The hot molten glass glowed a brilliant orange as Adam Frus ladled it slowly over a sand mold.
Just a few feet away, a cluster of middle school girls peered intently at his work.
“I want you all to pay attention to how the color changes,” instructed Frus, a colleague of Domsky Glass. “Remember, this is a little over 2,000 degrees.”
This was an educational experience the girls wouldn’t soon forget.
The Smith Center partnered with Domsky Glass and Clark County School District in mid-November to provide 16 students from Cashman Middle School with hands-on workshops exploring the processes behind glass art, all at the glass studio in downtown Las Vegas.
The goal was to promote STEAM education, which incorporates art with the STEM disciplines of science, technology, engineering and math.
All participating students were recommended by art teacher David Vivo and science teacher Andrew Chicvara.
“I can’t say enough about the importance of STEAM in helping promote student engagement and retention,” said Candy Schneider, vice president of Education and Outreach at The Smith Center. “When students are free to apply complex STEM concepts through creative art forms, these lessons become personal and meaningful, and students are much more likely to retain that information.”
Exploring STEAM Through Glass
There was no doubting during the workshops that glass art combines every element of STEAM.
Each creating their own glass art pieces, the students learned about the complex chemistry, tools and methodology of glass casting and cutting. Lessons spanned a variety of topics, such as complementary colors, crystallography, geometry and coefficients of expansion.
On top of this, the students explored the artistry behind glass artwork as they fashioned their own designs.
“There are really no wrong answers,” Frus guided the students as they imprinted sand molds with patterns and shapes in preparation for casting. “Just play and see what works.”
Six media students from Las Vegas Academy of the Arts were also on hand throughout the four-day experience, during which they captured every aspect of the young students’ scientific and artistic discoveries with their own artistic medium of video recording. The media team’s teacher Sim Delaney provided daily support.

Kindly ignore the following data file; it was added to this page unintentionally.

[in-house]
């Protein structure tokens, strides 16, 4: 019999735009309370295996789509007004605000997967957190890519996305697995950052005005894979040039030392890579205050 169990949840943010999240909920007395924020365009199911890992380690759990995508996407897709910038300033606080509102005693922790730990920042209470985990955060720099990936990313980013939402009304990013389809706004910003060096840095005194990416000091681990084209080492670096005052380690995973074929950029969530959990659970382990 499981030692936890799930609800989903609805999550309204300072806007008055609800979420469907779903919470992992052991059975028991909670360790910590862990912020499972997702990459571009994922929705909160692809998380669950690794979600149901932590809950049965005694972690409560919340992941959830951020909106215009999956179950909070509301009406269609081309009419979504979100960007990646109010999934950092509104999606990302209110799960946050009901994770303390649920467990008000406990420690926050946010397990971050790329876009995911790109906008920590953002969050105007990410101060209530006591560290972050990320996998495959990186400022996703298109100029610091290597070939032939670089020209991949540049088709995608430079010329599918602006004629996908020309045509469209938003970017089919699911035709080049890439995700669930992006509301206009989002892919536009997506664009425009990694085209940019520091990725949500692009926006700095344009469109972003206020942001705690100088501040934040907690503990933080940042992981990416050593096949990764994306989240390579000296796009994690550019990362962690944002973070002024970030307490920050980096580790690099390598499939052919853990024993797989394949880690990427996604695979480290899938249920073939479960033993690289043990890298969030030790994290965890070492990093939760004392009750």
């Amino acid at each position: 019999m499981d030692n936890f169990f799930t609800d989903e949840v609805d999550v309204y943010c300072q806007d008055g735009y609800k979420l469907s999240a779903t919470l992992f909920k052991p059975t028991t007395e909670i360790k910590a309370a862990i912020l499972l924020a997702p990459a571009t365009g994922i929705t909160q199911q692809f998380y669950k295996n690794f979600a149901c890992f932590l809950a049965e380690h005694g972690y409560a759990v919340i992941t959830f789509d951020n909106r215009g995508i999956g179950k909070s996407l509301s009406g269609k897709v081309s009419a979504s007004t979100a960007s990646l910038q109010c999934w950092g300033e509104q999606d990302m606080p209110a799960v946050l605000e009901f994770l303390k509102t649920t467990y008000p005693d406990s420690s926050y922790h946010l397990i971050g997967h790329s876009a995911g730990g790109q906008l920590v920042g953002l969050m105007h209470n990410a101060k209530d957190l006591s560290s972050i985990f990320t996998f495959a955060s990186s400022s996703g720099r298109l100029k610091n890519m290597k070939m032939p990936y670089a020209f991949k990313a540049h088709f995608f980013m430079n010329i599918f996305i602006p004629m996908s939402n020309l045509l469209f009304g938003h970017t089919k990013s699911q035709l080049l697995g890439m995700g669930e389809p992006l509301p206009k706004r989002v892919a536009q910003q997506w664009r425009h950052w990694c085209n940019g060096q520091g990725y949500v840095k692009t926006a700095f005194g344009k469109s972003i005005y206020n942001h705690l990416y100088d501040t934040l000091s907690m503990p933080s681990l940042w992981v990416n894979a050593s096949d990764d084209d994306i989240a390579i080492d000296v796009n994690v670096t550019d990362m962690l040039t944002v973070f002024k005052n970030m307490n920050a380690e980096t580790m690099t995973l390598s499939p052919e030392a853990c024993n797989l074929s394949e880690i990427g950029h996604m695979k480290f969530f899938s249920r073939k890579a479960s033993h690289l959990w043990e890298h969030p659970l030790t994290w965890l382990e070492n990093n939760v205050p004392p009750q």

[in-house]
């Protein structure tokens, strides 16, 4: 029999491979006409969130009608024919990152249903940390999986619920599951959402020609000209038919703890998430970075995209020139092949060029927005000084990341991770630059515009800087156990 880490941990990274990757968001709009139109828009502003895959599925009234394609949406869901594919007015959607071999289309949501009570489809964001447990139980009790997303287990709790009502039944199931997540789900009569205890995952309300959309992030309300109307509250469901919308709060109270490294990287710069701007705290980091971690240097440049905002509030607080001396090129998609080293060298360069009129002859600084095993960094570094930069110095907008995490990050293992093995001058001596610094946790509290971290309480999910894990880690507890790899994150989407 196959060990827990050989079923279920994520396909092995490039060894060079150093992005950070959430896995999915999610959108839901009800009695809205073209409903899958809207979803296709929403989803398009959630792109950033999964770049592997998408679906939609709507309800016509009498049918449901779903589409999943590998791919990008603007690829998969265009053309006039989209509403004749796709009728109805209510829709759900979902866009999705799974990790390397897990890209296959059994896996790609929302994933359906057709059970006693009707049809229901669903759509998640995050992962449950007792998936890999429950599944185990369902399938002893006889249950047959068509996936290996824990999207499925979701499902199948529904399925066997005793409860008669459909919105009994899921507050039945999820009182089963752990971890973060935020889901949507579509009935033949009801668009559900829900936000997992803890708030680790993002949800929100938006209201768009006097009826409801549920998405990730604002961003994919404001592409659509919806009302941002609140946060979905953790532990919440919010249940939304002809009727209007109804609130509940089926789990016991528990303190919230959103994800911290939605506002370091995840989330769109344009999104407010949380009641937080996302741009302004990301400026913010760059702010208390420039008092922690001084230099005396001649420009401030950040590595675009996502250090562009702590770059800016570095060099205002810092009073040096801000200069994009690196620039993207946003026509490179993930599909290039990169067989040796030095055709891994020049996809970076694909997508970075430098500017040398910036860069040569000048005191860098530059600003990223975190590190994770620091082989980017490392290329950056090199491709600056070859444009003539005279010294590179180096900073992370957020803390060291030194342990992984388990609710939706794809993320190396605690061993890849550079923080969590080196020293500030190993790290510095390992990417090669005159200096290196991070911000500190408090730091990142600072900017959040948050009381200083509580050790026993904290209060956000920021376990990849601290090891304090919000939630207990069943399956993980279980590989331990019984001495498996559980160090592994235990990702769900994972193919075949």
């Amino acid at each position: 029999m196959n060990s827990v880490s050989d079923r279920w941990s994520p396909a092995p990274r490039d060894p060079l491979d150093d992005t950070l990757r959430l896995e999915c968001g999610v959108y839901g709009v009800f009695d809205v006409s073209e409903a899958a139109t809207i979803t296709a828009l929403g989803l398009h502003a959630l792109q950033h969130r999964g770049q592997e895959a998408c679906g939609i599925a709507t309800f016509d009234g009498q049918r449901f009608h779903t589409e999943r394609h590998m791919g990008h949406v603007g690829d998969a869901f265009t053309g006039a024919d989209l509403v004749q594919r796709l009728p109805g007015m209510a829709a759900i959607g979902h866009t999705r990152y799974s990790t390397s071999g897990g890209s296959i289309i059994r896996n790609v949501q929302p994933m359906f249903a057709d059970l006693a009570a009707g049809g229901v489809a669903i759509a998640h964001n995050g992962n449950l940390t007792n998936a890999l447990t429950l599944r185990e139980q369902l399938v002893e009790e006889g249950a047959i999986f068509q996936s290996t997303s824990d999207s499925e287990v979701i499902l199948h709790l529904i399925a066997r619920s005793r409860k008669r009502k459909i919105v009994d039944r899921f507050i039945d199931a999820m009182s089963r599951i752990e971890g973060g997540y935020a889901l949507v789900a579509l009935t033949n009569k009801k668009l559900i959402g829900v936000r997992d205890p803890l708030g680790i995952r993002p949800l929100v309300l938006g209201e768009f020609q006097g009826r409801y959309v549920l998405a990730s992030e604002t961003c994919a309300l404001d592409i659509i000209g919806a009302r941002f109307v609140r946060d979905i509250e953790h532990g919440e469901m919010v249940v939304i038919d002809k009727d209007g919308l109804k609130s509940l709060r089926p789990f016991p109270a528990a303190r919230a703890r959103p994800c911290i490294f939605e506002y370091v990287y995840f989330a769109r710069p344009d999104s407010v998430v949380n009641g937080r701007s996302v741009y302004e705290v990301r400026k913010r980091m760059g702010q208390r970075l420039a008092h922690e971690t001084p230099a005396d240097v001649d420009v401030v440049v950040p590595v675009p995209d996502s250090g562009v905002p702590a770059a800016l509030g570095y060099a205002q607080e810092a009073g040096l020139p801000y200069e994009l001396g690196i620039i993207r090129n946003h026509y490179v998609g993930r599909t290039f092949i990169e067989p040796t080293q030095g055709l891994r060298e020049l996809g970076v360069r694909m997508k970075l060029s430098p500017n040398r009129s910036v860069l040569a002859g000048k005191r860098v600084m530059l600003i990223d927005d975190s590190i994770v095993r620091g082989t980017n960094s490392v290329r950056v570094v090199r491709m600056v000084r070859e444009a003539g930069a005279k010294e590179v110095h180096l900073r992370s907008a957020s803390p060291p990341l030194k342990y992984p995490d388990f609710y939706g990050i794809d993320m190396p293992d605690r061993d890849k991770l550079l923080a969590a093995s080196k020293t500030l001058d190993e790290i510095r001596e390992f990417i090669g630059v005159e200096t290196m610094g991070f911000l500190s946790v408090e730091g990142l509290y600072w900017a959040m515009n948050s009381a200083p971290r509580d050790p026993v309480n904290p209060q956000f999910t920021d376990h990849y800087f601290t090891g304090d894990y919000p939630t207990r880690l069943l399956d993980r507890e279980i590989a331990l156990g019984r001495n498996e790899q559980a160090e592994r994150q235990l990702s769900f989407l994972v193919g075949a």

Cashman student Ginella Santos, 13, said she was surprised by how many elements are required for creating glass art.
“You can never look at glass the same after this,” said Santos, who hopes to apply STEAM concepts toward becoming a doctor one day. “It’s so much work, but it looks so cool.”
Just Add Music
The lessons didn’t end with glass. To add another artistic layer, renowned pianist Philip Fortenberry also performed in the background of the studio on a keyboard.
Fortenberry composed new music on the spot, taking inspiration from the glass casting. Three music students from Valley High School and Nevada School of the Arts worked alongside him.
“For us to come together and find harmony through myriad expressions and communications and for it all to come together in these art forms, it was a no brainer for me (to participate),” said Fortenberry, who has performed on Broadway and was Michael Douglas’ hand double in HBO Liberace biopic “Behind the Candelabra.”
Valley High School student Chris Kuhlemeier said they focused on channeling the scientific process and the creation of visual art through music.
This included playing the discordant tritone to convey glass breaking.
“It’s amazing just to be in (Fortenberry’s) presence,” the 17-year-old said. “We’re trying not just to interpret the students’ work, but also the whole creative process into music.”
Good for Girls
All students participating in the glass workshops were girls, to promote interest and participation in STEAM among female students, said Chicvara, Cashman science teacher.
“These students can do anything (with STEAM principles),” he said. “There are a wide variety of STEM careers, and the skills they develop in science and mathematics can easily be applied to something more artistic like this.”
Barbara Domsky, co-owner of Domsky Glass, lauded how creative thinking can also elevate the capacity for problem solving.
“We have witnessed the students make the connection between science, technology, engineering, art and math through creative exercises,” Domsky said. “In the words of one student, ‘it is magic.’”
Switch proudly supports The Smith Center’s connections to STEAM education.
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